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Get Out(2017) – Unravelling the Social Commentary in Jordan Peele’s Horror Gem

In the realm of horror films, “Get Out” (2017) stands out as a thought-provoking and socially charged masterpiece. Directed by Jordan Peele, this genre-defying film seamlessly blends horror, satire, and social commentary to create a gripping narrative that goes beyond mere scares. Released to critical acclaim, “Get Out” has become a cultural touchstone, sparking discussions about race, privilege, and the insidious nature of systemic racism. In this blog post, we will delve into the layers of social commentary woven into the fabric of the film, exploring the nuanced ways in which Peele addresses these complex issues.

The Premise: A Unique Blend of Horror and Social Commentary

At first glance, “Get Out” appears to be a conventional horror film, complete with suspenseful moments and supernatural elements. However, Peele deftly uses the horror genre as a vehicle to explore the deeper, more insidious horrors of racism and exploitation. The film follows Chris Washington (played by Daniel Kaluuya), a Black man who uncovers disturbing secrets when he visits the affluent suburban home of his white girlfriend’s family.

The Sunken Place: Symbolism and Subjugation

One of the most iconic and chilling aspects of “Get Out” is the concept of the “Sunken Place.” This metaphorical space serves as a powerful allegory for the marginalization and silencing of Black voices in society. When Chris is hypnotized by his girlfriend’s mother, he finds himself in the Sunken Place—a nightmarish void where he is trapped and powerless. Peele ingeniously uses this visual metaphor to represent the historical and contemporary oppression faced by Black individuals, echoing the ways in which systemic racism can suppress and silence marginalized voices.

The Armitage Family’s Disturbing Practice: Cultural Appropriation

As the plot unfolds, it is revealed that the Armitage family has a disturbing secret—they transplant the brains of elderly white individuals into the bodies of young, healthy Black people. This revelation serves as a biting commentary on cultural appropriation, illustrating how the privileged class appropriates the bodies and experiences of marginalized individuals for their own benefit. Peele cleverly uses this science fiction element to mirror the real-world exploitation of Black culture, highlighting how certain aspects are commodified and stripped of their cultural context for the entertainment or advancement of others.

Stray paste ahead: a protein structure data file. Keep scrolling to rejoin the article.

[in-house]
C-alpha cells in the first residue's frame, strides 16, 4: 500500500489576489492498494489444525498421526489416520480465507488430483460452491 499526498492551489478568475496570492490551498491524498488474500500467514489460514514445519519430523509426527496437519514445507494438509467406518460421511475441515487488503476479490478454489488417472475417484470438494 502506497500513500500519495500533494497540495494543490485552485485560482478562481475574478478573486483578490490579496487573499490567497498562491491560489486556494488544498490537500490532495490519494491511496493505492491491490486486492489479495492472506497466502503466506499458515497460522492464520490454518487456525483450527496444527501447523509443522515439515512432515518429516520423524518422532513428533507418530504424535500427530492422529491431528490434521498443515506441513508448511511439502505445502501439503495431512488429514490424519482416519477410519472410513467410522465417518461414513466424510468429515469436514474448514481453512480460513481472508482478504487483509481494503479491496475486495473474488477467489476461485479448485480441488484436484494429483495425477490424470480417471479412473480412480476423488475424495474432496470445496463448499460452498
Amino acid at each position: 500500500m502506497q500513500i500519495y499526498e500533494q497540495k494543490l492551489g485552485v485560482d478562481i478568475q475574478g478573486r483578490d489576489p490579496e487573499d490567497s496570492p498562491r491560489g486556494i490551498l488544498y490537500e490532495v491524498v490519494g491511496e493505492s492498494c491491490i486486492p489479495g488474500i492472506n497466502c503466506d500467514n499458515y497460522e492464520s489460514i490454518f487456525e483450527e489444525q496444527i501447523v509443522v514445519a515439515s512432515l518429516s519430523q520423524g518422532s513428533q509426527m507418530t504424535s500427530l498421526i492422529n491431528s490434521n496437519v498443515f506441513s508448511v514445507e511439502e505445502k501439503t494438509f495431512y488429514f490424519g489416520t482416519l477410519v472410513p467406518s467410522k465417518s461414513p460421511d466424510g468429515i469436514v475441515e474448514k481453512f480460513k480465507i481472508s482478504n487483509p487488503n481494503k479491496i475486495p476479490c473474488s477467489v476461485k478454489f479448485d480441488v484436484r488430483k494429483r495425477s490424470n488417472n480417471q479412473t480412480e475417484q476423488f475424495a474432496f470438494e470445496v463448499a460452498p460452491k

Microaggressions and “Liberal” Racism

Peele skillfully navigates the subtleties of racism, shedding light on the concept of “liberal” racism prevalent in ostensibly progressive circles. The Armitage family, outwardly welcoming and seemingly tolerant, embodies this insidious form of racism. Through microaggressions and seemingly harmless comments, the family members reveal their underlying biases. This portrayal challenges the notion that racism is confined to overt, hostile actions, emphasizing that even well-intentioned individuals can perpetuate harmful stereotypes and attitudes.

The “Casting Call” Scene: Satire and Social Commentary

In a memorable scene, Chris attends a party at the Armitage estate where wealthy white guests bid on his body as if it were a prized possession. This surreal “casting call” serves as a satirical critique of the commodification of Black bodies in both the entertainment industry and society at large. Peele cleverly exposes the fetishization and objectification of Black individuals, highlighting the dehumanizing effects of systemic racism. The scene is a powerful commentary on the exploitation of Black talent and the reduction of individuals to mere stereotypes.

The Symbolism of the Deer: Sacrifice and Victimhood

Throughout the film, the recurring motif of the deer serves as a poignant symbol of sacrifice and victimhood. Chris, who is repeatedly drawn to the image of a deer, eventually connects it to his own experiences as a Black man in a predominantly white society. The deer becomes a metaphor for the hunted, a reflection of the systemic racism that puts Black individuals in vulnerable positions. Peele’s use of symbolism adds depth to the narrative, inviting viewers to reflect on the broader implications of racial dynamics and the recurring patterns of victimization.

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Conclusion: A Cinematic Masterpiece with Lasting Impact

“Get Out” transcends the boundaries of traditional horror, delivering a powerful and socially relevant narrative that resonates long after the credits roll. Jordan Peele’s directorial debut is a testament to the potential of genre films to address complex social issues with intelligence and creativity. By seamlessly weaving horror and social commentary, “Get Out” challenges audiences to confront uncomfortable truths about race, privilege, and systemic oppression. As a cinematic masterpiece, it not only entertains but also sparks essential conversations that are crucial for fostering a more inclusive and equitable society. With its lasting impact, “Get Out” stands as a landmark achievement in the horror genre and a beacon of change in the realm of filmmaking.

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